Wednesday, April 23, 2008

Creatively Speaking

Somewhere in my youth, I came into possession of a very simplified model of the human brain. I'm not sure from where, it was so long ago its roots were lost in time.

The idea is simple, the brain consist of three, and only three things. First is memory. We can memorize stuff. By that, I mean that we take some fact, associate it with a number of keys and then, on demand, we can return the fact as needed. It is committed to memory. It becomes a piece of knowledge, something we know. I'll quietly ignore long-term vs. short-term memory for this model.

The next thing is understanding. That is, we understand something. For this, I mean that we can take some set of facts that we learned, and at the appropriate time use them for some piece of higher reasoning. If you've just memorized a fact, that's nice, but until you understand it, you can't really take advantage of it. In some sense, understanding is really just how that set of facts is linked to other sets of facts that can in some way drive or change your behavior. You 'know' what an stove burner is (fact), and you 'understand' that once its turned on, it is hot and will burn you.

The very last thing is creativity. This, conceptually is a little more complicated. If a fact is a thing you remember, and understanding is how it is linked, creativity in some offbeat way is how you can create 'dynamic' linkages between non-related facts or understandings. You might have a pencil for instance, and you know how to use it to draw shapes and textures, but at the time you are working you're feeling blue, which is some intangible emotion. If you want to use the pencil and your ability to draw to express your emotion state by drawing a dark moody image of yourself, you are taking your pencil, and your self-view, both facts, applying your understanding of drawing and then 'combining' that with your current emotional state to 'create' something that on its own would not come into existence for anyone else. You are creatively expressing your emotions through a self-portrait with a moody overtone. The work is not reproducible.

Creativity then is this ability to combine two entirely unrelated things, in arbitrary, random, or mostly irrational ways. The base things are either facts or understandings.


A consequence of this simplified model is that the abilities of a human on one level are quite simple. We build up knowledge -- linking it to other bits -- in ways that we find useful. Indirectly, as if it were a computer program run amok, one can see creativity as some type of inherent 'flaw' in our brains. After all, connecting two things that "shouldn't" be connected is not rational or deterministic. It's like a computer programming randomly changing the data, it is outside of the norm. The brain shorts out, or something.

From a natural point of view, this model allows one to see human progress often as this long history of people gradually creating new ideas and memes by either observing them in nature or randomly combining together un-related bits. In a direct sense, all of our of knowledge beyond what is quantifiable, is accidental. We stumble into discovering it.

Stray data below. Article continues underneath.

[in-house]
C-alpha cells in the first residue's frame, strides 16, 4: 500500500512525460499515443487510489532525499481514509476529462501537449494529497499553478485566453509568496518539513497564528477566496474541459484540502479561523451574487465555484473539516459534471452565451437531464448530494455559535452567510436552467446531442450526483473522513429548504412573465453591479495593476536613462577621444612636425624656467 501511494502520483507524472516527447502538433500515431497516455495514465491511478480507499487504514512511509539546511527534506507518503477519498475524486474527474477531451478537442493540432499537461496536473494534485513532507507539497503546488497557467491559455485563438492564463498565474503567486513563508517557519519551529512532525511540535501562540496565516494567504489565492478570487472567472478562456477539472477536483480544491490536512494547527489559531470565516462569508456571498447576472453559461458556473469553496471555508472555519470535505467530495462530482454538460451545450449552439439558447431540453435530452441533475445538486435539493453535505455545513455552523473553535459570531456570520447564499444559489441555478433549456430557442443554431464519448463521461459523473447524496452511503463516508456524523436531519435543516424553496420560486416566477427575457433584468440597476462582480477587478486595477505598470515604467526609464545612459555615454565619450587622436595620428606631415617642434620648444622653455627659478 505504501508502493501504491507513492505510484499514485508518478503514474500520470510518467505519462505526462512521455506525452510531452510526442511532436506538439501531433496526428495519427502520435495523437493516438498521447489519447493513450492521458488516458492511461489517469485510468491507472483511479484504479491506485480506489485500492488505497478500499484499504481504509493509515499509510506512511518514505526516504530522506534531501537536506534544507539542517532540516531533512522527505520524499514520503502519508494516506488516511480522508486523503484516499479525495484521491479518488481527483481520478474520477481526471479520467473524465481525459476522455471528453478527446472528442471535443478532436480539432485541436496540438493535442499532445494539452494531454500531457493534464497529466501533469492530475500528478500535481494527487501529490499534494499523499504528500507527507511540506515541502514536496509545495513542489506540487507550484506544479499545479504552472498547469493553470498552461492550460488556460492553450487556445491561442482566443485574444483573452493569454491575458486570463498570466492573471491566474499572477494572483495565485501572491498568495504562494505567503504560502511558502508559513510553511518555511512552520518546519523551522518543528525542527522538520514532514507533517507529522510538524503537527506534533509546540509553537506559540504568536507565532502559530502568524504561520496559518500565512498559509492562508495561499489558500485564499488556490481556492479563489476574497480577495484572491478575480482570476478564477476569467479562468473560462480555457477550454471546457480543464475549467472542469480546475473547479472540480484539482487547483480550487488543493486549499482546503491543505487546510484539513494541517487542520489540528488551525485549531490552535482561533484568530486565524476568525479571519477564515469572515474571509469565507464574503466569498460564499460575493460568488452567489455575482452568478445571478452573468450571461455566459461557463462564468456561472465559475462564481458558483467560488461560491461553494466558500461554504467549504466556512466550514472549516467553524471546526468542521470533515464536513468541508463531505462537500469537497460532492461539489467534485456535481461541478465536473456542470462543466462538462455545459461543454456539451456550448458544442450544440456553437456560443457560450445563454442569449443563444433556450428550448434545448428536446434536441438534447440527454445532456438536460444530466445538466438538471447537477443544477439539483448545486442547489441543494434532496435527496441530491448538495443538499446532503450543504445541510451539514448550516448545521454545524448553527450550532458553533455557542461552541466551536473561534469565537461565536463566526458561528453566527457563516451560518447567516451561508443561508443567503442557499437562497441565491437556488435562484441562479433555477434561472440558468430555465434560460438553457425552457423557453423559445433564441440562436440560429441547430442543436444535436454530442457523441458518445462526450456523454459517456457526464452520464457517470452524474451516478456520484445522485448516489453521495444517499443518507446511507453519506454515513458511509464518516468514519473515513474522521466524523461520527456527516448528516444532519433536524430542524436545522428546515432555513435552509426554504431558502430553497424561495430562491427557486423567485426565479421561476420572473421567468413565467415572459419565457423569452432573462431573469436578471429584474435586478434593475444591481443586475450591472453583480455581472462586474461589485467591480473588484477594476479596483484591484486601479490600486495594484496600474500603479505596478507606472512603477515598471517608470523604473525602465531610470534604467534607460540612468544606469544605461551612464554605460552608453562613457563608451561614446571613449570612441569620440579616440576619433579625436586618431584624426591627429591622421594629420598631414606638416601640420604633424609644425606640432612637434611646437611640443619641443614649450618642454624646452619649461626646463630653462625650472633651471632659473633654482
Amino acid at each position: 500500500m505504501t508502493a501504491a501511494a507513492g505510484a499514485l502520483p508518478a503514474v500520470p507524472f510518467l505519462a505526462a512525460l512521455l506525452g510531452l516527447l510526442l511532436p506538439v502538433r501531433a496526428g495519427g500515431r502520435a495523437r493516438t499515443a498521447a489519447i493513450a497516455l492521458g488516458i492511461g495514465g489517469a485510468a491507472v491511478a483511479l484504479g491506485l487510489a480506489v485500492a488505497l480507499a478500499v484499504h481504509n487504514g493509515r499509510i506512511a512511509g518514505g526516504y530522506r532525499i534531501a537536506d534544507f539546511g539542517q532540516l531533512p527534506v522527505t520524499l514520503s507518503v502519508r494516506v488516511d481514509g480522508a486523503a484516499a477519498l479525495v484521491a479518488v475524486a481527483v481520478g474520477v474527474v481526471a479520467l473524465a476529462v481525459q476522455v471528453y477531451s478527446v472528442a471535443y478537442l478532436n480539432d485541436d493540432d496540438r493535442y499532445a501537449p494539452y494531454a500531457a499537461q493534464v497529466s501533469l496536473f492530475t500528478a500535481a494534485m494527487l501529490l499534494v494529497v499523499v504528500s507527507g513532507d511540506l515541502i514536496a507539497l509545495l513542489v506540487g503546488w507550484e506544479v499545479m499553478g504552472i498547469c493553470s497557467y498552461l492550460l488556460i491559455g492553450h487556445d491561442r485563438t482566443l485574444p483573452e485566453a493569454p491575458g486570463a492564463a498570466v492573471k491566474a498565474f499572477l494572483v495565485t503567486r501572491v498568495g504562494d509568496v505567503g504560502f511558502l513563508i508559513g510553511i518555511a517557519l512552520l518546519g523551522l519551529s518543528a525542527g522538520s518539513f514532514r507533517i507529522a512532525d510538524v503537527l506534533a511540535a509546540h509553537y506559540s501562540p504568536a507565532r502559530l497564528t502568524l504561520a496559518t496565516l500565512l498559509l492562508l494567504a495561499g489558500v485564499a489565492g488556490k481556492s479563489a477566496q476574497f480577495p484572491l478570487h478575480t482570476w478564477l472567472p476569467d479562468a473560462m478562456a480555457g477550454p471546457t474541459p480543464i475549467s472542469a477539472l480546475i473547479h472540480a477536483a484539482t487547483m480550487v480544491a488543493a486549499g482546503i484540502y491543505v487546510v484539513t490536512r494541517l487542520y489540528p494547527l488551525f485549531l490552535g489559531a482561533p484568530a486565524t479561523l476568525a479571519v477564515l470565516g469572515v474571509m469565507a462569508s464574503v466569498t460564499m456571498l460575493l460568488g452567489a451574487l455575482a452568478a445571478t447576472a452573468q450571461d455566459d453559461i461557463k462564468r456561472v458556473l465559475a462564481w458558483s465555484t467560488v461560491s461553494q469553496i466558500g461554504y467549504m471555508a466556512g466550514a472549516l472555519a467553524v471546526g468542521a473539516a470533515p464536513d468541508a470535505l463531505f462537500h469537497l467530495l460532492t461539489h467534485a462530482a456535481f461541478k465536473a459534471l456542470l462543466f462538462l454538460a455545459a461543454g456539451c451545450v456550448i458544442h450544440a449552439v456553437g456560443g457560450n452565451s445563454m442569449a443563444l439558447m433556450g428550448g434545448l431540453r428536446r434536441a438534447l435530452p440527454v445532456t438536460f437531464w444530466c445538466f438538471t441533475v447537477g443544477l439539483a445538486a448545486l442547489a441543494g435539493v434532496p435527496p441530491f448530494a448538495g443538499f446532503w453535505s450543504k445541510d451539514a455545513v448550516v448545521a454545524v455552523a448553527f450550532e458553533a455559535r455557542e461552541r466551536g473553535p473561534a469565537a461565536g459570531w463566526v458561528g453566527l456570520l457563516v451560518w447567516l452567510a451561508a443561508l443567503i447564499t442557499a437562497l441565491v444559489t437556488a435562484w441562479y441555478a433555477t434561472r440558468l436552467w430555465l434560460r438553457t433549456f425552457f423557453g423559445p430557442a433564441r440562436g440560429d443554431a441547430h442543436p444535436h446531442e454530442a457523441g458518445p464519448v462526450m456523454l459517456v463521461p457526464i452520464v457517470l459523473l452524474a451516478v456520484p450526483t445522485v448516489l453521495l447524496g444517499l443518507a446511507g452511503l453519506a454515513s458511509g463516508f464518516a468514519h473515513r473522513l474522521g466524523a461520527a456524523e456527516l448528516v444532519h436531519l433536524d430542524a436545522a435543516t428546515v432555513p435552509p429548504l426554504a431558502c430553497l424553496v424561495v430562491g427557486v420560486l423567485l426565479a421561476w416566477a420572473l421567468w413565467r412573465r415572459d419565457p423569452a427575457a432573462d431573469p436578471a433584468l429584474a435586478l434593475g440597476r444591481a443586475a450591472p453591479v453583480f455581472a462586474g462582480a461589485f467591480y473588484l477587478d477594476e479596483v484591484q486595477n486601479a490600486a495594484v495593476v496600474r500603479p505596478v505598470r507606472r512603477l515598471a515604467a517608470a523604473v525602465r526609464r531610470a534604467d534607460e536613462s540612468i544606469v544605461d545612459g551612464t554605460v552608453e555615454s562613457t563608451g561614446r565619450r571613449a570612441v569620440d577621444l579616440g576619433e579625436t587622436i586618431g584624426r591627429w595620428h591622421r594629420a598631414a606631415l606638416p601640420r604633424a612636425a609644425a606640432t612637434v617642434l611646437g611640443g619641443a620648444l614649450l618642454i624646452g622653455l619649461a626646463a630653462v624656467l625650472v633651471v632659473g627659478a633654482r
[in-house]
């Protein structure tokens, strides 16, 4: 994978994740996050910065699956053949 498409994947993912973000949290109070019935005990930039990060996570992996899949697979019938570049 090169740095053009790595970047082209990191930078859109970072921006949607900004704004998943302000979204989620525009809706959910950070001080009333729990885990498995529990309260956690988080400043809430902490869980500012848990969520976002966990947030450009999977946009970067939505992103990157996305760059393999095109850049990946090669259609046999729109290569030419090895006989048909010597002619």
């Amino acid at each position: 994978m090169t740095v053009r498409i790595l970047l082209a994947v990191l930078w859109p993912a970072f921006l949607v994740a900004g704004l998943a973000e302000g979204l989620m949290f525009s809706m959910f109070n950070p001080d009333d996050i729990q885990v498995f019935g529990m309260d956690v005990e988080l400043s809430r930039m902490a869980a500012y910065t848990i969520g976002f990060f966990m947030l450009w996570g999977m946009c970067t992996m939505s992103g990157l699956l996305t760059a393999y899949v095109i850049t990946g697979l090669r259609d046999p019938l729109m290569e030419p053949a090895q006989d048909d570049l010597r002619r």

That's a little hard for many people to swallow, so it likely shows that this model is far to simplified to be absolutely correct, but still quite interesting. To get to the really high concepts, they have to be based on lower ones, that somewhere down the way have to be based on observable things, or creative leaps.

I like this model because it provides nice tidy explanations for many things. For instance, why somebody with 'photographic' memory does so well in their early university courses, but then has trouble later on; they never really understood the original stuff, just memorized it. The latter courses require understanding as well as memorization. You can't build on a foundation that you don't have.

Intelligence is not just our ability to remember facts, understanding and creativity play a huge role as well. So that means a brilliant person is one, then who has a lot of facts, and understands them well. While a genius is an intensely creative person, who many not actually sit on that big a reservoir of understandings or facts; but they can just combine what little they have into interesting new bits. There are a lot of brilliant people, while creativity, is a rarer thing.

This model harmonizes 'intelligence' and shows that one cannot easily compare their three values against other people's three values. With three dimensions, you cannot easily rank your intelligence. Often you can meet people who can quote tremendous amounts of knowledge, but seem to have trouble really putting the pieces together. Your typical absent minded professor may be incredible forgetful, but full of deep understandings. It is a great perspective on our abilities.


Now, all of that being interesting, what does it have to do with computer science? I read a excellent write up recently of someone talking about how they believe that math is actually creative. It is know as Lockhart's Lament and it is at:

This to me this is a hugely misunderstood characterization of what it means to be creative, and of what mathematics is, and why it is so special. In a way, relating it back towards creativity takes away from the true underlying awe and beauty of mathematics. It trivializes it.

In a very real sense, mathematics is an infinite set of axioms over an abstract space. It does not exist in our real world and because of its rigour, which could not exist either in this world, it is purely abstract. Math is sort of this pure crystallize abstract structure that we can perceive if we concentrate on it long enough. It exists, but without substance. A truly amazing thing.